Dr. Val Farmer
Rural Mental Health & Family Relationships

One Summer, Two Weddings

May 20, 2002

We have two weddings in our family this summer. Two weddings. Twice the happiness. Twice the relief.

One wedding in May is for our daughter Tally and her groom-to-be Eric. The second will be in August for our son Tyler and his bride-to-be April. We are happy for them and their new lives together. Nothing could make us happier than to see them have happy, loving lives together and to be good parents to their future children.

That will make six out of seven children married and with their own households. Hopefully it will be several years before I write a newlywed column for our seventh child who currently is in the ninth grade. It might take that long to recuperate from this summer.

Advice for the newlyweds.

- Love and cleave to one another with all your heart. Center your love in a belief in God and obedience to His plan of happiness. That plan includes having, loving and rearing children if you are so blessed. The best parenting advice is for you to be an example of parents who love, honor and respect each other. Show your children how marriage and family life can bring happiness.

-Love takes work. Not hard work. Fun work. But it does take time and energy. It takes a commitment to each other’s happiness and an eager heart to make that happen. Please each other. Put each other first. The love you give will come back to you. If you meet your own needs first, you’ll dry up the fountain of love that would otherwise flow easily to you.

- Give each other a listening ear and understanding heart. You and your spouse can be different and that is a blessing to you. Each of your lives and perspectives will enrich each other. Two heads are better than one. Learn from each other. Help each other feel safe and accepted despite a few flaws and idiosyncrasies.

- Sidestep or minimize conflict. On some things, you will have to disagree without being disagreeable. The way you talk to each other about differences will determine how you feel about each other. Confront hard issues when you need to. Use your best manners and courtesy in bringing up criticism and complaints. Tell each other hard truths when you have to but do it with a compassionate heart. Negotiate. Compromise. Give in sometimes for the sake of the relationship.

- Control your anger. Anger needs a listening ear. If you can’t do that for each other, disengage and try another time when both of you have regained your composure and can really listen to what is being said. The worst thing you can do if your mate is angry is get angry back, give your own opinion, argue or dispute their points. Listening doesn’t mean agreement. It means showing you understand their point. Don’t turn your disengagement into an angry, silent treatment that takes its own destructive toll on marriage. That can be as bad as mean and ill-considered words said in anger.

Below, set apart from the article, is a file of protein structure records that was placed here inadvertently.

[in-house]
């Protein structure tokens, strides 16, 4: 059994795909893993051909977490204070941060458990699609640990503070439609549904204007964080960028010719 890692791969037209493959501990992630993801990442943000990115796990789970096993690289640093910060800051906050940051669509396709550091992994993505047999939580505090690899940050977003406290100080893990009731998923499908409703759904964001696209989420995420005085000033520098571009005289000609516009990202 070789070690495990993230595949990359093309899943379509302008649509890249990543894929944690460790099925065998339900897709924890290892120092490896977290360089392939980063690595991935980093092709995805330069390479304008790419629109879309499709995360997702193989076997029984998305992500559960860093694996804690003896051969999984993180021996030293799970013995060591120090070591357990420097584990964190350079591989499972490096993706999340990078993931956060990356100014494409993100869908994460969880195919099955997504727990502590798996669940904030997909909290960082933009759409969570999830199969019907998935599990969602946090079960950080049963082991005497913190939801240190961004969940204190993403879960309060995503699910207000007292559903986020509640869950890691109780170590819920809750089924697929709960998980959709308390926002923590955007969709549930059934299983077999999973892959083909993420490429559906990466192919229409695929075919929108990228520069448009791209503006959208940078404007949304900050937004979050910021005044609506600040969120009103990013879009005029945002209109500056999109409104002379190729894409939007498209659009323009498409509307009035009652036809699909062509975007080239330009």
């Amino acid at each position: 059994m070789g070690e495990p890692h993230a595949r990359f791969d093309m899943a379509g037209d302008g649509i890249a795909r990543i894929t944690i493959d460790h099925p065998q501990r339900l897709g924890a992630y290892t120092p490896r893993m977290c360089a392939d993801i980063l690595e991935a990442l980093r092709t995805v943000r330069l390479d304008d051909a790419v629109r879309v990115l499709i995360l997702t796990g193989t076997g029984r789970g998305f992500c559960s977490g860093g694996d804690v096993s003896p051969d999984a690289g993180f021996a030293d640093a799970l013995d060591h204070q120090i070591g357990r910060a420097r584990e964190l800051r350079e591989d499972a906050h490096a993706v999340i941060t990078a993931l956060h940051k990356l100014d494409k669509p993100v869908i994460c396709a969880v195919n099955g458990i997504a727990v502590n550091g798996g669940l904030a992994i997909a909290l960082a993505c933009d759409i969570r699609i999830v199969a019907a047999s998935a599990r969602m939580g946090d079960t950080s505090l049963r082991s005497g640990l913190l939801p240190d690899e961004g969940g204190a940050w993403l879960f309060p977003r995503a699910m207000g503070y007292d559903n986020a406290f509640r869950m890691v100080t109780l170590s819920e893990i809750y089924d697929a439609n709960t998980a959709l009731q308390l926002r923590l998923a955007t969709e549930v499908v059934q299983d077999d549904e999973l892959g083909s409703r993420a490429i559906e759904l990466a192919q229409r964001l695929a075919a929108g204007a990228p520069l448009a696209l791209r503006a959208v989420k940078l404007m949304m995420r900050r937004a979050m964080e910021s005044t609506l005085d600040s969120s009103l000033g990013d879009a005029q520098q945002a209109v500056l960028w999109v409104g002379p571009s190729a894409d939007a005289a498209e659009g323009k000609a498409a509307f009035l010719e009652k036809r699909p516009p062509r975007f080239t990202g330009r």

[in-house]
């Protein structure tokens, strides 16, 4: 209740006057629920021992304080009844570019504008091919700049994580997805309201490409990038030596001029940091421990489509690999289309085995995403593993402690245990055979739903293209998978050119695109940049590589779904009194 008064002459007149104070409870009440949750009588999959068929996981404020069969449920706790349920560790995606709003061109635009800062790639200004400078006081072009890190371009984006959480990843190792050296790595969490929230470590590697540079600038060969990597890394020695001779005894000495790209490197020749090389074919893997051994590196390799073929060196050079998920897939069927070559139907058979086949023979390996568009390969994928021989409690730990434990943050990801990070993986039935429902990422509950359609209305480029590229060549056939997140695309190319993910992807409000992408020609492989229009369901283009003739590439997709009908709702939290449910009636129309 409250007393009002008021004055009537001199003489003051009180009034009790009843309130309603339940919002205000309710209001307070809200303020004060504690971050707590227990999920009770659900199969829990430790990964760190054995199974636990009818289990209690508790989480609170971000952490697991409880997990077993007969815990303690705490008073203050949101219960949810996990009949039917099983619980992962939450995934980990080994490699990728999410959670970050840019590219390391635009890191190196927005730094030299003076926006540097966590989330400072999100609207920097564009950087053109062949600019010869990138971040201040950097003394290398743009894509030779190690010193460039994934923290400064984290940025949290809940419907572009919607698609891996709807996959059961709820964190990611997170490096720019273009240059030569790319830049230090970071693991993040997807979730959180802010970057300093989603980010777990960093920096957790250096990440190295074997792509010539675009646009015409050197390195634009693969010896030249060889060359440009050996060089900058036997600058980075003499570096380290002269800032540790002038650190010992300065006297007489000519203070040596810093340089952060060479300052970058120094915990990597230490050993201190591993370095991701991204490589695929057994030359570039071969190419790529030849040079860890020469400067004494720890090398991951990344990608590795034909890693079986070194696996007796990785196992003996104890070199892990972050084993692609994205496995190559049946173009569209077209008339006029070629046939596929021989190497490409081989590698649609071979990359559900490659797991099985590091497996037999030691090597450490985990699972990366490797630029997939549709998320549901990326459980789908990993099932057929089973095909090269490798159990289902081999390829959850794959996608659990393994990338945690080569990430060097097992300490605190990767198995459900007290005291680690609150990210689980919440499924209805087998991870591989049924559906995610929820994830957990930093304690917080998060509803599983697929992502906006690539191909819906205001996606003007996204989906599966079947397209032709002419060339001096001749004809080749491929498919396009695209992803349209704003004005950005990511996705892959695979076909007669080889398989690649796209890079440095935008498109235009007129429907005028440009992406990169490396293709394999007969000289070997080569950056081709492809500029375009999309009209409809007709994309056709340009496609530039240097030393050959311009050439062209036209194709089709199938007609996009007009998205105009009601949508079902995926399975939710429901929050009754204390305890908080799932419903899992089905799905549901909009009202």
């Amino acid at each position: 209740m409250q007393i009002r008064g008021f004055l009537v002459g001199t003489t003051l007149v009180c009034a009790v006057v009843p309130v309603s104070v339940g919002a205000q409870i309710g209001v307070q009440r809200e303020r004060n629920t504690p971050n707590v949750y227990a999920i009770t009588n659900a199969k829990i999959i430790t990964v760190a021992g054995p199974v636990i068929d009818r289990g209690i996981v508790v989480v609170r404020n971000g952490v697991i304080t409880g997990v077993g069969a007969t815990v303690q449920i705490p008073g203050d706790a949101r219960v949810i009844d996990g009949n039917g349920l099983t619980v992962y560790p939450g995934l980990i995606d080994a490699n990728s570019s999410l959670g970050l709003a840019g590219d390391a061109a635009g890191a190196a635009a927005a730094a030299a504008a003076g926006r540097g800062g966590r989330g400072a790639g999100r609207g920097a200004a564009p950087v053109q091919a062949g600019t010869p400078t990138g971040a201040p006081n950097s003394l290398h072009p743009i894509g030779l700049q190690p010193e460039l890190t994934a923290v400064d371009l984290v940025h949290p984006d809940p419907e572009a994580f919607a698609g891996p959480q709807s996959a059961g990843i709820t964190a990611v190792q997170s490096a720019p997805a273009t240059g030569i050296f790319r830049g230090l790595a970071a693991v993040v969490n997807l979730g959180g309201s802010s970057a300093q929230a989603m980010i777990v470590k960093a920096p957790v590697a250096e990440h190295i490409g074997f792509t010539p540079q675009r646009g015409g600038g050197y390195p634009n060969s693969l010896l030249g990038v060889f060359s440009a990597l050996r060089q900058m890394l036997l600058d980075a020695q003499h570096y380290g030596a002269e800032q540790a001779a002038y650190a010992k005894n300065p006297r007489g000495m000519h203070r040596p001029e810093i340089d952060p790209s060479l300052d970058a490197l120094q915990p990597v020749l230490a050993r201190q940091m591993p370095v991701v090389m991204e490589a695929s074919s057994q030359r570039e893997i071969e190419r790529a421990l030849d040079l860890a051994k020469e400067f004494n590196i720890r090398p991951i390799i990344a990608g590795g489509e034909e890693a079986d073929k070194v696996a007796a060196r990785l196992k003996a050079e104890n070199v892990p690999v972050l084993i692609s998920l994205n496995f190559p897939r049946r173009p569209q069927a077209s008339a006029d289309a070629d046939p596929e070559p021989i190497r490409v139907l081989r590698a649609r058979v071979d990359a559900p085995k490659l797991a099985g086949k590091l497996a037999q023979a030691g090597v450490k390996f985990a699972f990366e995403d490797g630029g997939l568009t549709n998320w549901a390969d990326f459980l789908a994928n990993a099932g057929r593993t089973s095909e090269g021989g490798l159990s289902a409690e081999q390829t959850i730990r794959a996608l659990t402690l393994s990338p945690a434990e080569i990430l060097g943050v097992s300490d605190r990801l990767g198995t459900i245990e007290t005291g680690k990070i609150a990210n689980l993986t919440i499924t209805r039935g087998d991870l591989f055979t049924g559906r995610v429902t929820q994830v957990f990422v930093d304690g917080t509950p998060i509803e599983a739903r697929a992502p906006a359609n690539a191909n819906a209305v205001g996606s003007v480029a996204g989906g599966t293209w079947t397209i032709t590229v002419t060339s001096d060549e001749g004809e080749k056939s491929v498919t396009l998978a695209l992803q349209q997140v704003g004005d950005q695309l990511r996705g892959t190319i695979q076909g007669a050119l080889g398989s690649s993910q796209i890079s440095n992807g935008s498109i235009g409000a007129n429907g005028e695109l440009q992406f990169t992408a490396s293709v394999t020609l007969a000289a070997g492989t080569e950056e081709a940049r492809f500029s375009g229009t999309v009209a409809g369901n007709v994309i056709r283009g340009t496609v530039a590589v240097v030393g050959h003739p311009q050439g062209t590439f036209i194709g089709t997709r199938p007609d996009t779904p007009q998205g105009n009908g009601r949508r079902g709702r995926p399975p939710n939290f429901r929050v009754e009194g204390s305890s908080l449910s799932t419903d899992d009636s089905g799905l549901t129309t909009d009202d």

- Be quick to apologize. Your apology has to be based on a full appreciation of the harm and hurt you have caused. You’ll also need to try make amends and then commit to not offending again in the same manner. Live up to any commitments you make. Otherwise your words will come to words only and not a trust that things can and will be different. Don’t apologize lightly.

- Be quick to forgive. If forgiveness is asked for, give it. To forgive doesn’t mean you trust, at least not yet. Trust will have to be earned by different behavior over time. If an event is in the past and lessons have been learned, then holding on to pain, grudges, resentments and anger only hurts you and your marriage. Too many people live with unresolved problems because the apologies and forgiveness haven’t been clearly stated and given.

- Make wonderful memories. Spend enjoyable time together. Be best friends. Be emotional confidantes and soul mates. Share your heart. Have regular talks. Know the details of each other’s lives. Laugh, tease and be playful. You need common goals, adventures and dreams you can create together. Live life with joy and excitement. Make your greetings and farewells a sign of your fondness for each other.

- Share your affection. Affectionate words, affectionate touch, and regular physical intimacy keep marriage alive and vital. Be romantic. Kindle the flame of your attraction with unexpected gestures of love, kindness, appreciation and compliments. Don’t take each other for granted. Celebrate holidays, birthdays, anniversaries and accomplishments with verve and imagination. Create your own private language and rituals to honor the specialness of your life together.

- Share the work in the home. Have a willing heart when it comes to sharing work and burdens in the home. You may have different roles and commitments but your willingness to help each other should always be there. Find fulfillment in each other’s lives as well as your own. Make a good fit between home life and work life. A home should be a refuge and a sanctuary of love. Manage your stress so that problems aren’t scapegoated onto family members. Do your part, both physically and emotionally, to have a home environment that builds each other up.

- Honor your vows. Your spouse depends on your promise to be faithful. Don’t let anyone or anything come between you. Get counsel instead of living with unresolved problems, anger and resentments.

We are delighted you have found each other. Now go make a wonderful and fulfilling marriage.